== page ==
DOE Aims at $4.6 Billion to Convert Ill-Constructed MOX Plant into Plutonium Bomb Plant (PBP) at Savannah River Site

DOE Plans for Plutonium Bomb Plant (PBP) in Terminated Plutonium Fuel (MOX) Buiding at Savannah River Site. $8 billion was wasted on MOX and congressional investigations needed. Photo used with permission, courtesy of High Flyer

Presentation to Sierra Club (John Bachman Group) on Proposed Plutonium Bomb Plant (PBP) at Savannah River Site, by Tom Clements, director SRS Watch, January 27, 2020, Columbia, SC; photo by Paul Palmer

Production of 4000 new plutonium “pits” (cores) in a Plutonium Bomb Plant (PBP) at SRS and in new facilities at Los Alamos National Lab – for pits for unneeded new and “refurbished” nuclear weapons – poses risk of costly and dangerous nuclear arms race

As U.S. DOE Prepares for New Nuclear Arms Race, $442 Million Request in Fiscal Year 2021 for Plutonium Bomb Plant at SRS – Revealed in Feb 26 NNSA Budget Volume

Preparation for a Plutonium Bomb Plant at DOE's Savannah River Site would have an unwarranted financial cost, while stimulating a new nuclear arms race. Congress must reject this dangerous project.”

— Tom Clements, Director, Savannah River Site Watch, Columbia, South Carolina

COLUMBIA, SOUTH CAROLINA, US, February 27, 2020 / — A budget document released by the U.S. Department of Energy late on Wednesday, February 26 reveals that the agency has assumed a stunning projected cost of $4.6 billion to convert the poorly constructed plutonium fuel (MOX) building at the Savannah River Site – near Aiken, SC – into a Plutonium Bomb Plant (PBP). This amount of spending reveals that DOE and contractors aim to repurpose the failed MOX project into a perpetual money machine, according to the public interest group Savannah River Site Watch (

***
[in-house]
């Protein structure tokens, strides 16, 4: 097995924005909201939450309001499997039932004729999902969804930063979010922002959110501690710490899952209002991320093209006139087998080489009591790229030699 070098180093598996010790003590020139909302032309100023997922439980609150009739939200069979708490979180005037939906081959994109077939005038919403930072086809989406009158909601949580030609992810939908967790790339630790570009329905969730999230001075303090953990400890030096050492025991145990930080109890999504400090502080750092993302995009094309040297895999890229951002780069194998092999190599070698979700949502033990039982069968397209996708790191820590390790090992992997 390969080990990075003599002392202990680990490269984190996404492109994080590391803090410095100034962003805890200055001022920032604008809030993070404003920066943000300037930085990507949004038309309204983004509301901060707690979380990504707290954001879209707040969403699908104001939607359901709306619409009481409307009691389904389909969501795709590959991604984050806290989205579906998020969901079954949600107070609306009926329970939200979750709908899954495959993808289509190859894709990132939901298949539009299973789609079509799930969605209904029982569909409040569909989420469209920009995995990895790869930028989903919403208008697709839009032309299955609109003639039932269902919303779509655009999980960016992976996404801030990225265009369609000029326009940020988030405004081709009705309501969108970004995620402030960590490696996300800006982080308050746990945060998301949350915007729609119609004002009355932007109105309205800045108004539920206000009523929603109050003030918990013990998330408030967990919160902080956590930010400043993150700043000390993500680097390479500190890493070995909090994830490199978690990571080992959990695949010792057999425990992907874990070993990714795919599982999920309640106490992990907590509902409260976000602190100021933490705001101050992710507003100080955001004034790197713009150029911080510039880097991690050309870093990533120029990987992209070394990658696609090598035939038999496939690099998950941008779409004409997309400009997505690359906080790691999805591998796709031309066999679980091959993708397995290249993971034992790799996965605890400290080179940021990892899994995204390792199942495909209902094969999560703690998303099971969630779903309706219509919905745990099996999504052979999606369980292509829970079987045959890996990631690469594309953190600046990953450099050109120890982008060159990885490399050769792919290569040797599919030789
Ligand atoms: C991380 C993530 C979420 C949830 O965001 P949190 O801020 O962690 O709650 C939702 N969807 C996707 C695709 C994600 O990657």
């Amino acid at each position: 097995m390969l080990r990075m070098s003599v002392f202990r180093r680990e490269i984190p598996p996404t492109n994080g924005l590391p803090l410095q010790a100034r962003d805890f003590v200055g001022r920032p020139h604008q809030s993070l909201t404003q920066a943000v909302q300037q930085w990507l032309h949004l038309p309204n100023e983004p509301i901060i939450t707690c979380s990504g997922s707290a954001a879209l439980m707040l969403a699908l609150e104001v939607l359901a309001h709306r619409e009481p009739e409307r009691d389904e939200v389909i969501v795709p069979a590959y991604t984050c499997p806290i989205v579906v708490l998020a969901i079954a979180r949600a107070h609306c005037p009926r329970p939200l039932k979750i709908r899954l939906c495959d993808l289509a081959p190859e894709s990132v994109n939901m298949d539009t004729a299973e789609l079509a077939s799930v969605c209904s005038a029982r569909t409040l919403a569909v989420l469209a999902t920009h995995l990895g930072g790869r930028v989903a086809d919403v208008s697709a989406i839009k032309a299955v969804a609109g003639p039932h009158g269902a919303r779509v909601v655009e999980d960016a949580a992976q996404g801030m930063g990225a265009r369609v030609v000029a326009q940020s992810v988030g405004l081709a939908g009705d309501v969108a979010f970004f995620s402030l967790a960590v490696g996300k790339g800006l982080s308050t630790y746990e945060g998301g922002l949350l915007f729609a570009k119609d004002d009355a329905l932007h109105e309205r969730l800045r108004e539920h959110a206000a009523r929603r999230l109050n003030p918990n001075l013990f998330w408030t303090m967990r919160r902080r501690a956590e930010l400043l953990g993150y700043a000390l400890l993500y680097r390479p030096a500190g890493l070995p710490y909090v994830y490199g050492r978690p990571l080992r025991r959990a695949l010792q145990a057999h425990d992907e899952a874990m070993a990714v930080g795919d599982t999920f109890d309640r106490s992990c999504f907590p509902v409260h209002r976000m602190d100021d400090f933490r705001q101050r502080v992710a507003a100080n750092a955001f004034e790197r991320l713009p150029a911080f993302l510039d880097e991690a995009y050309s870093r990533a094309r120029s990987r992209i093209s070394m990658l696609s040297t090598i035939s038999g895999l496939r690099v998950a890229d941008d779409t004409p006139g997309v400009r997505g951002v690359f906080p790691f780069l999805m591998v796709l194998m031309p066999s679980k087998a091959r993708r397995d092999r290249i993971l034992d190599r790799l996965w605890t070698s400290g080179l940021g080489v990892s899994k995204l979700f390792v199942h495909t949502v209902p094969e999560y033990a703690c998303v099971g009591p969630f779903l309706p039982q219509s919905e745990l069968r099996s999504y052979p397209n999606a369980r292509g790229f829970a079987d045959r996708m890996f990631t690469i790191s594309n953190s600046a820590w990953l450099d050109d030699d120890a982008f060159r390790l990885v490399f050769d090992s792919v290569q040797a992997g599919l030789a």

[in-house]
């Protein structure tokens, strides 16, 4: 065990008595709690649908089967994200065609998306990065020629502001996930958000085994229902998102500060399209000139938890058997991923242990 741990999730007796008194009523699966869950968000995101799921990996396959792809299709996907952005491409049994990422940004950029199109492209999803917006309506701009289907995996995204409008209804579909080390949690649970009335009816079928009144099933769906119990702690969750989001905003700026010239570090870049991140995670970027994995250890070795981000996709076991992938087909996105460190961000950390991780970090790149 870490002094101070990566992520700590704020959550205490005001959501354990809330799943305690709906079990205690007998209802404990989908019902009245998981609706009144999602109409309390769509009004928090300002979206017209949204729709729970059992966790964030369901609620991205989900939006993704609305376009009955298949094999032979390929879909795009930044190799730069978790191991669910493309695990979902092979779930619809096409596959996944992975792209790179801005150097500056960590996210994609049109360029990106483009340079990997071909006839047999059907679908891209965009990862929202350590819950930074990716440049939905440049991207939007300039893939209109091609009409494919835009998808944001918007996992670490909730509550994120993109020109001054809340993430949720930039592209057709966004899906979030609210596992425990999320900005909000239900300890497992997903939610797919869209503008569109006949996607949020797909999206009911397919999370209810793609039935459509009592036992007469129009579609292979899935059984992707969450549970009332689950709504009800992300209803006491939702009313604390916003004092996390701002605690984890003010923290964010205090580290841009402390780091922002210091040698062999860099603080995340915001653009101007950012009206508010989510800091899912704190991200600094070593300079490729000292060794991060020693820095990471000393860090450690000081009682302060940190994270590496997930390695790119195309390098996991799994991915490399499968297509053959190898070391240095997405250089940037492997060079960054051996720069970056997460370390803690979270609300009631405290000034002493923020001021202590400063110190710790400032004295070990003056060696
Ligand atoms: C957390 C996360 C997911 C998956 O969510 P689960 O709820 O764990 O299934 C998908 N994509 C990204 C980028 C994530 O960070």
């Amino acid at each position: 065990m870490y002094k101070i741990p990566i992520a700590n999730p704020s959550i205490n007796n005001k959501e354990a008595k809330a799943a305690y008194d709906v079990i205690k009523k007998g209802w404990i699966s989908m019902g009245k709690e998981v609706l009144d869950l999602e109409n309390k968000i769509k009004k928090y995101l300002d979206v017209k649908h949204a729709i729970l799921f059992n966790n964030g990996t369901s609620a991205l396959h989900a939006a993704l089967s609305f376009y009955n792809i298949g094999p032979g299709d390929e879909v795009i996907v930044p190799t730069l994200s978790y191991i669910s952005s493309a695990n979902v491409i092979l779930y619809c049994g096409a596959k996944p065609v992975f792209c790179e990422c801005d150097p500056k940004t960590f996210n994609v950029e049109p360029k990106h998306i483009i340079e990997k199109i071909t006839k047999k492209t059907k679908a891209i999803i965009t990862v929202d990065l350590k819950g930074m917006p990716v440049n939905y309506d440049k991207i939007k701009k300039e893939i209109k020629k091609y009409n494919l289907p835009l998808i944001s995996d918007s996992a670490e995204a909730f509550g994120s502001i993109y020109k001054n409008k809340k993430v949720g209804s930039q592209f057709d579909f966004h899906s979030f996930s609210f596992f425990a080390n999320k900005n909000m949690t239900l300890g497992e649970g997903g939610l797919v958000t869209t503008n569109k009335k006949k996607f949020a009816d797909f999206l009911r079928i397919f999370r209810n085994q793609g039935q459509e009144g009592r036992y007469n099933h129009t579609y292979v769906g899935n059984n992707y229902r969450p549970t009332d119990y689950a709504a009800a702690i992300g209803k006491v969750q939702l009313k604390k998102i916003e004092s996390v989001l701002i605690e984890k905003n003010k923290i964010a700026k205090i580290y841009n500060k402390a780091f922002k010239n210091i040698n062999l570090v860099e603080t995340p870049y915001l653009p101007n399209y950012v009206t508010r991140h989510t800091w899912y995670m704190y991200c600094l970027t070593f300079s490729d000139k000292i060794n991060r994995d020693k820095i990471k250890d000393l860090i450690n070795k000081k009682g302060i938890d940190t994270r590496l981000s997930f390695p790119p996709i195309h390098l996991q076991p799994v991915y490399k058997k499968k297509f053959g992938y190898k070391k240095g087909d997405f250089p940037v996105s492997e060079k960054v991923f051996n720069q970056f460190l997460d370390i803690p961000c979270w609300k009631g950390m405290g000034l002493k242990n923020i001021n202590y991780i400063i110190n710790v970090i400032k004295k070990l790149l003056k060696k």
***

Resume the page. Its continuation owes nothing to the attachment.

The budget document, the National Nuclear Security Administration’s funding request to Congress for Fiscal Year 2021, confirms that the agency is seeking $441 million for “repurposing” the MOX building into the unjustified Plutonium Bomb Plant. The massive amounts of requested or anticipated funds reveal that the MOX plant is in poor shape and internal components, such as piping and HVAC systems, will have to be ripped out and much construction reworked. (Link to most recent MOX photos posted here.)

“Plans to throw vast sums of our money at an unjustified, rushed Plutonium Bomb Plant, central to a new nuclear arms race, is a DOE formula for failure and, like the mismanaged MOX project, is guaranteed to run far over budget and fall far behind schedule,” according to Tom Clements, director of SRS Watch. “Sadly, it is no surprise that the failed MOX project, on which $8 billion was wasted, is turning into a money machine for private contractors who aim to feed off creation of a Plutonium Bomb Plant at SRS,” added Clements. The Plutonium Bomb Plant would make plutonium “pits” (or triggers, which cause the nuclear explosion) for thousands of nuclear new and refurbished nuclear weapons, all part of a new plan to engage in a dangerous and costly new nuclear arms race.

The overall DOE budget request reveals a massive increase in nuclear weapons activities. The NNSA request is up 18.4% from Fiscal Year 2020, to $19.8 billion. The Weapons Activities’ budget request is $15.6 billion, up 25.2 percent above the FY 2020 enacted amount, according to a NNSA news release of February 10, the day top-line items of the budget were released. Meanwhile, the DOE site clean-up budget absorbs the brunt of the increase in pit production, from about $7.5 billion appropriated in FY20 to a FY 21 request of $6.1 billion. “The huge decrease in clean-up funding and exploding increase in nuclear weapons reflects reversed, unjustifiable budget priorities,” according to Clements.